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With their lush coats in wolf-like colors, their light colored or blue eyes, and their alert pricked ears and bushy curled tails, the Husky is one of the most strikingly beautiful of all dog breeds. Husky puppies are irresistible, all cuddly fluffy bodies and full of personality. Your Husky puppy probably tells you how she's feeling in so many words, as Huskies have a distinct way of "talking" to their people, vocalizing instead of barking. She is likely to make you laugh constantly with her silly antics, and impress you with her intelligence and problem-solving skills. Huskies are an old breed, closer to wolves than other breeds. This gives them more independence and less willingness to depend on humans for direction than other breeds. That said, generations of pulling sleds have made Huskies eager to please and work-loving.
To obedience train your husky puppy so she will grow into a dependably obedient dog, you will need to build trust in her that you have desirable rewards and that her obedience will be worth it to her. A Husky is clever enough to realize when she's getting a bad deal, and independent enough to make up her own way of doing things if she doesn't like your way. Be patient with your Husky in training. Remember that while she has been bred to work for people, she has not been bred to look to people for help. Huskies have traditionally lived among themselves when not in harness, sleeping buried beneath the snow. Your Husky puppy may rather do her own thing than figure out what you are asking, so be patient in training.
Find out what motivates your Husky pup and have lots of it available. Remember that your Husky loves work and adventure, sometimes more than food and toys. Think of ways to motivate your Husky using her natural desires to help instead of hinder you. Your Husky may be unwilling to learn to sit for a treat, but might sit in exchange for being allowed to explore something new when released, or even to get to sniff something new while in a sit.
Keep in mind that your Husky is still growing. While she may want to go until she drops, you should limit her activity to what is safe for growing bones.
The Work and Train Method
If your Husky pup is already work driven, dedicating herself to whatever she does with everything she's got, you can use that drive to use work as a reward for obedience training.
Give her a job
Pulling is what Huskies were made to do, and while your puppy shouldn't pull any weight while she's young, you can harness her and attach her to straps to imitate pulling.
Work as reward
If your Husky likes walking in the harness, use this as a reward for obedience. Ask your Husky to 'sit', 'down', 'watch' you, etc. while out walking in harness. When she performs the behavior, she can be allowed to go back to pulling.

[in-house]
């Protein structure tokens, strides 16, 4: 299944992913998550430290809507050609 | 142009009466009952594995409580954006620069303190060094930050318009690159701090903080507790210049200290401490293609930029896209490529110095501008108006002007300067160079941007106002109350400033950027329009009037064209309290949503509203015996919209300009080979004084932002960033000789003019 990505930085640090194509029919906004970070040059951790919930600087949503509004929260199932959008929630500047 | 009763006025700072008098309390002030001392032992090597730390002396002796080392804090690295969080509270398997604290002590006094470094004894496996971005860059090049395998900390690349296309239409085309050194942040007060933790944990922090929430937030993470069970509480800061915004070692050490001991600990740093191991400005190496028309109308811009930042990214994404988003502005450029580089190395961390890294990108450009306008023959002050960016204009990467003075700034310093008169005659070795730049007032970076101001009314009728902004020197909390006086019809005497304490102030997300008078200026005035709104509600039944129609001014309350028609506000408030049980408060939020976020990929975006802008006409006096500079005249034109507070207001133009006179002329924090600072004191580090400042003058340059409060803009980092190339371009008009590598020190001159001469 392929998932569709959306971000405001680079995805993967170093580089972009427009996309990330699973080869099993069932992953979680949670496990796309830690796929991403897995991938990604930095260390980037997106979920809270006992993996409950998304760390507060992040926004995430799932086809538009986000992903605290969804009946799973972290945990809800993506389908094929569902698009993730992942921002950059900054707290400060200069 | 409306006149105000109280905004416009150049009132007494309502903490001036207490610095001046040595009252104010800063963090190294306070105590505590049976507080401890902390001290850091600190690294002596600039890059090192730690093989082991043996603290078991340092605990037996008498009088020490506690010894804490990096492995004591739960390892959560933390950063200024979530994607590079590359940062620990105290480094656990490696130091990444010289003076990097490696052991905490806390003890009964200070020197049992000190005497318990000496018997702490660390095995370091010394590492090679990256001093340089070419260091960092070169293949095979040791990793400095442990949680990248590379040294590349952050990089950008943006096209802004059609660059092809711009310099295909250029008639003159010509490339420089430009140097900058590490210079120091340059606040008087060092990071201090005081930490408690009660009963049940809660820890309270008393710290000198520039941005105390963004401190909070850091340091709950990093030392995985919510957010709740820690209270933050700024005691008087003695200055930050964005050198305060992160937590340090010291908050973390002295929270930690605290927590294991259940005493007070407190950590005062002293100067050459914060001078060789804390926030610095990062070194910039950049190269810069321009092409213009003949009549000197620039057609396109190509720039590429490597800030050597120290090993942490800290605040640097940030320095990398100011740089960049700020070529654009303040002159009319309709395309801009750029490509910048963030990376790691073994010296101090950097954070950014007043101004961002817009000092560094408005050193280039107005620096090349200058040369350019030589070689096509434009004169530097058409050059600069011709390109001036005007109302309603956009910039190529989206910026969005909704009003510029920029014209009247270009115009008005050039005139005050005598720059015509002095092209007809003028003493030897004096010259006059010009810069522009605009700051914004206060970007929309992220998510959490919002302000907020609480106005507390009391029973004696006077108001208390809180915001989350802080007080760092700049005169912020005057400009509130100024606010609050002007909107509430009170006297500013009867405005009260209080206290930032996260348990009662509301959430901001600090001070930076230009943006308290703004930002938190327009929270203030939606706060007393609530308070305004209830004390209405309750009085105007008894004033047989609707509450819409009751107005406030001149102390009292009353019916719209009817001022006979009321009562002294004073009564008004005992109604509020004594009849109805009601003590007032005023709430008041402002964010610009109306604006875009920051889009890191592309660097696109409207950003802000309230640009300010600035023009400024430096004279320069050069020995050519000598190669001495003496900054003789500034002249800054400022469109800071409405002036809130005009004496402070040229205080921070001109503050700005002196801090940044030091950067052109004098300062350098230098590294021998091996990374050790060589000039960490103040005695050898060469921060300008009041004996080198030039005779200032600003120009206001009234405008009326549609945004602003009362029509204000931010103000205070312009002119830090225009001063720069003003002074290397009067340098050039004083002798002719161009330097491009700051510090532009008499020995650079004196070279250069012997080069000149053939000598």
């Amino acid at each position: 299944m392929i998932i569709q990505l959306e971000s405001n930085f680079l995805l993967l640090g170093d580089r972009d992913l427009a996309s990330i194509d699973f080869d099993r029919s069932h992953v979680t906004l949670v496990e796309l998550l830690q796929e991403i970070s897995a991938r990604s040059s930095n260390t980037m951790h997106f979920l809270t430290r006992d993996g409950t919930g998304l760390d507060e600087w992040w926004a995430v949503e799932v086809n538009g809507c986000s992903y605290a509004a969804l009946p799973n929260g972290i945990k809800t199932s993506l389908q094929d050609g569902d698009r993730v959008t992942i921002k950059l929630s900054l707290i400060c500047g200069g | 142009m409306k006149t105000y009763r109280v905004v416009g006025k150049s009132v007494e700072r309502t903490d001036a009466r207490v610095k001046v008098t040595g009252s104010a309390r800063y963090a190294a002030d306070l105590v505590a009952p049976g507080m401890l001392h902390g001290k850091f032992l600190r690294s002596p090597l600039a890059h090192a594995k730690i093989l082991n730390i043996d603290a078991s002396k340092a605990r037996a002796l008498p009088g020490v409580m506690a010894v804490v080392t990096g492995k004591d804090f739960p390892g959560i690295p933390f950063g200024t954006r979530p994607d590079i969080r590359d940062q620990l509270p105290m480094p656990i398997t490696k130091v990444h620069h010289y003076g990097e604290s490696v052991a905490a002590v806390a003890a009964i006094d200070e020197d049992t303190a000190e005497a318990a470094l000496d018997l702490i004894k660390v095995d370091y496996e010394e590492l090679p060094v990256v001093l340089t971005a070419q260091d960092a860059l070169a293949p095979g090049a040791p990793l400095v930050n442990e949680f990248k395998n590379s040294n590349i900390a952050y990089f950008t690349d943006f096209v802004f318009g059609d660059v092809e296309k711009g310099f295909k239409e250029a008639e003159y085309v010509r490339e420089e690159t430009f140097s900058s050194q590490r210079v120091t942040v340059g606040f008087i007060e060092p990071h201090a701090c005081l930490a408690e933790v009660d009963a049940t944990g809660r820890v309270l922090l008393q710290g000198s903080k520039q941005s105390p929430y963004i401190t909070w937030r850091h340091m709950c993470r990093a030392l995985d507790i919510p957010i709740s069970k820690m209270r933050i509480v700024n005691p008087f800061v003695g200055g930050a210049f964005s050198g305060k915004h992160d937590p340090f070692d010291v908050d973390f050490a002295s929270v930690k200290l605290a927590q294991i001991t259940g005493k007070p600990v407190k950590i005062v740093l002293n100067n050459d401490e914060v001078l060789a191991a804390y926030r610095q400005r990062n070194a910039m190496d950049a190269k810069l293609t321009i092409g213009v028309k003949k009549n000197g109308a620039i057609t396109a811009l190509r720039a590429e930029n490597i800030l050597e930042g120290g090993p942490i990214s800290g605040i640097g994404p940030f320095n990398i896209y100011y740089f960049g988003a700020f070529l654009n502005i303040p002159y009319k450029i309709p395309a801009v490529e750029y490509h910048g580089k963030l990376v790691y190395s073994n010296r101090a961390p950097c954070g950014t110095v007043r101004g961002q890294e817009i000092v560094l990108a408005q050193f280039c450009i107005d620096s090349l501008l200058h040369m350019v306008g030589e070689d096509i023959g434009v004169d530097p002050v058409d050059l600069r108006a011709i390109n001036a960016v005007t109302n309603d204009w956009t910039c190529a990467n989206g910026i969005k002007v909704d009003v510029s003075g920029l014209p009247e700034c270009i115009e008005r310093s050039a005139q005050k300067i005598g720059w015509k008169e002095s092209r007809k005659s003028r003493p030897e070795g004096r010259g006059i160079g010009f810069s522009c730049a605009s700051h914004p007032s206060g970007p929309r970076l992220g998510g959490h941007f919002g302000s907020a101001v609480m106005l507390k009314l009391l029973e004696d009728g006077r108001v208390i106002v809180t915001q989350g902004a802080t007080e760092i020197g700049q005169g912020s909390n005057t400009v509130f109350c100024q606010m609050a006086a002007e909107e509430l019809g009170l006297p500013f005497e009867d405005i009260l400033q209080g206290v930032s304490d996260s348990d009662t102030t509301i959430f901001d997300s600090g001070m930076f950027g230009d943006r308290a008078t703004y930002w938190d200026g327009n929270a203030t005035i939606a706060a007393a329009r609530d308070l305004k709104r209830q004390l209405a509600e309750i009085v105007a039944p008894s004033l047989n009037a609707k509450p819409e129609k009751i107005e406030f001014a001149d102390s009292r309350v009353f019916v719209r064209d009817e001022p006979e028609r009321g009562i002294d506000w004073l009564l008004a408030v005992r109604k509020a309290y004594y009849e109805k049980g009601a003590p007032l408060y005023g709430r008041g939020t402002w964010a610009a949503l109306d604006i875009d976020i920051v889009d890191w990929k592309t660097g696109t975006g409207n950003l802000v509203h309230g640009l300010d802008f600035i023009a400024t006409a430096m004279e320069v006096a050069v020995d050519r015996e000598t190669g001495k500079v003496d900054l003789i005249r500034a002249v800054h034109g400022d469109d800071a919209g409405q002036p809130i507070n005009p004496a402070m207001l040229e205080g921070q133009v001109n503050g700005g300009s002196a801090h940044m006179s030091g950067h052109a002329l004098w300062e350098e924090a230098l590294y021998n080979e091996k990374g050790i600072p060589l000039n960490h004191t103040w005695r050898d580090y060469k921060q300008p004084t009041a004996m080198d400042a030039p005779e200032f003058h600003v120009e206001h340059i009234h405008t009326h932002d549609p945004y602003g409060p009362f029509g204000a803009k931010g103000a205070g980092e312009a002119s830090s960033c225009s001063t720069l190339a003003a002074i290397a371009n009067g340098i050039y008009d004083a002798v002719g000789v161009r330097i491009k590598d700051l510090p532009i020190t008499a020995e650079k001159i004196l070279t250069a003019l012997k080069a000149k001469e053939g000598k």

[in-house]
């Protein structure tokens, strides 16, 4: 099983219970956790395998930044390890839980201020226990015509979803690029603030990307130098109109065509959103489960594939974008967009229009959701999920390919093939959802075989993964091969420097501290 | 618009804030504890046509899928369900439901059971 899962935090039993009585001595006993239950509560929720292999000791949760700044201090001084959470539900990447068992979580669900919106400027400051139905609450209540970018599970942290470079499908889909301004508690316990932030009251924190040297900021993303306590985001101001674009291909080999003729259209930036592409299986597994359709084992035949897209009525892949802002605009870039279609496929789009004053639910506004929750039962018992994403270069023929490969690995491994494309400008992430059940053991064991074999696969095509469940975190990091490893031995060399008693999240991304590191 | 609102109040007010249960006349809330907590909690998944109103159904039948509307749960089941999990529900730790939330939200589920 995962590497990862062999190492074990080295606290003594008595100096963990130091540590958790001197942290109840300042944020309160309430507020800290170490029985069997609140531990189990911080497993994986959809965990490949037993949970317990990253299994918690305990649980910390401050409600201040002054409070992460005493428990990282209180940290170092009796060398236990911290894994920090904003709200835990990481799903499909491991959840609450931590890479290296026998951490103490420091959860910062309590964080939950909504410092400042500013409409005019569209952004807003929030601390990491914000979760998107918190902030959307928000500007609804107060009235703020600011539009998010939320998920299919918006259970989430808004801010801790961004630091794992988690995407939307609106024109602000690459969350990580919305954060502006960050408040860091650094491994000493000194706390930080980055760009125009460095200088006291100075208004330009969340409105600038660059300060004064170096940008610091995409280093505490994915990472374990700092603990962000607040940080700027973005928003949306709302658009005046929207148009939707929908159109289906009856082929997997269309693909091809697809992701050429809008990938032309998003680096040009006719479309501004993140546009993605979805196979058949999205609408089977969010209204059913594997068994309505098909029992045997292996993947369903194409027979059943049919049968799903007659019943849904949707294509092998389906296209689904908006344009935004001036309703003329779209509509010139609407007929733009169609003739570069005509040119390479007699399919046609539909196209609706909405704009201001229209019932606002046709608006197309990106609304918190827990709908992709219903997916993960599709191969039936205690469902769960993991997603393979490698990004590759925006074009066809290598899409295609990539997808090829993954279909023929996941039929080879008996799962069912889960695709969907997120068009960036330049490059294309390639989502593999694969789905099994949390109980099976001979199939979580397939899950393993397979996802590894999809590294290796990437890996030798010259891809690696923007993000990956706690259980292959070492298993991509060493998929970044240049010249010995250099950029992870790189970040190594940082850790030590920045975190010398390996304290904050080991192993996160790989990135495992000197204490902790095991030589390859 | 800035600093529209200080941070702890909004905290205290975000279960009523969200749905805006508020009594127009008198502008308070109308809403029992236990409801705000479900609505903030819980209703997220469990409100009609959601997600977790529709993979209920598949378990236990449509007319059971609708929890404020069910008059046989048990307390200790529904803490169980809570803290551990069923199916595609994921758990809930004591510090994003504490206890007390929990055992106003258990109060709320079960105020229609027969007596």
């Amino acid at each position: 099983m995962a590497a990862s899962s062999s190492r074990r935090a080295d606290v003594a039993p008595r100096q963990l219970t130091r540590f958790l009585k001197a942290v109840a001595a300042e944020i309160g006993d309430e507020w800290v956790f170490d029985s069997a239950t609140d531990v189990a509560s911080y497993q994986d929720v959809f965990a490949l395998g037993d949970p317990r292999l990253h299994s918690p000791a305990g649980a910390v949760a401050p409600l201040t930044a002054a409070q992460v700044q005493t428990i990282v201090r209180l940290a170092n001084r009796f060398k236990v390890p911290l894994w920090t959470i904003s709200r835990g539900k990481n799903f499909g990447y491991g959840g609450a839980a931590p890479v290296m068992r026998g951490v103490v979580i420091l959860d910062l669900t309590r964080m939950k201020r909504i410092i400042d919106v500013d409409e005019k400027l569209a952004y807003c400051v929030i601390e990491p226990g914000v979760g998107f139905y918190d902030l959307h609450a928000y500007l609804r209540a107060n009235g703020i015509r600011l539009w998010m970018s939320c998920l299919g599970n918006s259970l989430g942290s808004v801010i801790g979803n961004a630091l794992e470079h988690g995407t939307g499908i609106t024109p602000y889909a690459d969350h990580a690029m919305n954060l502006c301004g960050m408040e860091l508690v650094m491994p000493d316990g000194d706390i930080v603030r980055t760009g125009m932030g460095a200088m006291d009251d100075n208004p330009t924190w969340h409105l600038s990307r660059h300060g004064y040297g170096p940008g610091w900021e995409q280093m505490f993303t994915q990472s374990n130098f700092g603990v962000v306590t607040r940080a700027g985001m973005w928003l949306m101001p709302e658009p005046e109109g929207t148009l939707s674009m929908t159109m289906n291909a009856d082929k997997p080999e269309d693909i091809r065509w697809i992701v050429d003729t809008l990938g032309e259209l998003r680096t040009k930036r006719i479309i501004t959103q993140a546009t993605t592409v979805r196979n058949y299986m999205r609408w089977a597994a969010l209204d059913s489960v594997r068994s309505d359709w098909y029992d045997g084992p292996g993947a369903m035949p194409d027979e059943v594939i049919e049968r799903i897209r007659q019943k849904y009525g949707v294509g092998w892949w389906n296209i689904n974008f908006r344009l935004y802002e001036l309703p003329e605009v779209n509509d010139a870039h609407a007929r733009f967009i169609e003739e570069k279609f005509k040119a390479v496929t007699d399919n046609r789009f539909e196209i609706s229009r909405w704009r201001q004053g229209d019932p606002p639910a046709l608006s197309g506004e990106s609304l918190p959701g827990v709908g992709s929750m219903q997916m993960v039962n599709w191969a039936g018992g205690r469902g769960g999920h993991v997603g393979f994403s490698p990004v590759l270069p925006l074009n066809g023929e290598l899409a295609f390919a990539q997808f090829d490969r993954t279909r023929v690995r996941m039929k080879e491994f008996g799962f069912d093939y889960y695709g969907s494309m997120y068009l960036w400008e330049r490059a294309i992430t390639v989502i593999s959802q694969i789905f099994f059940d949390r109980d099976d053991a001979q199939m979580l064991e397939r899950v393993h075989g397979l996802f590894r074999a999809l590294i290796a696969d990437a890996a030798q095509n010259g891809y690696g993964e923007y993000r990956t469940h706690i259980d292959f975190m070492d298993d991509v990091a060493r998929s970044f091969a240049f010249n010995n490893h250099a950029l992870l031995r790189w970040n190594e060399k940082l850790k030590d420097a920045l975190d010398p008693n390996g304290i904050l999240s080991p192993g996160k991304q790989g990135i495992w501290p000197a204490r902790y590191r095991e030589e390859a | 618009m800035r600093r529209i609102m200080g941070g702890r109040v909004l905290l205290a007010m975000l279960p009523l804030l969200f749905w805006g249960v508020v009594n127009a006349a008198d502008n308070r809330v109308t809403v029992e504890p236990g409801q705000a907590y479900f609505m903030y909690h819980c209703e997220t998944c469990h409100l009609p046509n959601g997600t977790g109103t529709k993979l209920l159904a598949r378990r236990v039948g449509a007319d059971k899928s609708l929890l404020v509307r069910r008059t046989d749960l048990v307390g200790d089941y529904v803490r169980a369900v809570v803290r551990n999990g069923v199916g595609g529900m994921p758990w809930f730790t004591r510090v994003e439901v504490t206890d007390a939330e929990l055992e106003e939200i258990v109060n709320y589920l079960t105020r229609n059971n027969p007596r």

Internalize obedience in your Husky so that she responds instantly to commands as being natural in the line of the work she enjoys.
In and out of harness
Practice obedience in and out of harness, and make sure to constantly add new behaviors to keep your Husky sharp and interested.
The Obedience as a Game Method
If your Husky is a constant clown, always playing, and loves her toys, then using play to teach obedience may make sense.
Part of the game
Make obedience part of the game by eliciting behavior using toys, naming the behavior, and then reward with more play.
Elicit behaviors, name, reward
Draw your Husky pup into a position. To draw her into a 'sit', pull a toy up over her head. As soon as she sits, say "sit" and reward with the toy.
Ask for behavior
Once you have repeated a behavior and name several times, try asking for the behavior to see if your Husky knows what you are asking for.
Keep it fun
Reward with toys as soon as your Husky performs desirable behavior, and keep varying and adding new behaviors to keep her interested. Repeating a behavior multiple times will bore your Husky.
The Learn From the Pack Method
Huskies are a very social breed, since they work closely together in harness when pulling and live together while out of harness. You can utilize this social nature by letting your Husky learn from other dogs.
Start with a simple behavior and ask all dogs to perform it. When the trained dogs perform the behavior, reward them.
Your pup will wonder why the other dogs got a reward and will watch them. If she makes any move towards doing what they are doing, reward her.
Repeat a behavior many times before moving on to another behavior. Once your puppy has learned several behaviors, try mixing them up, stepping back if your Husky gets confused.
Once your Husky seems to understand what you are asking of the group, try working with her alone to see how well she has learned.
By Coral Drake
Published: 02/21/2018, edited: 01/08/2021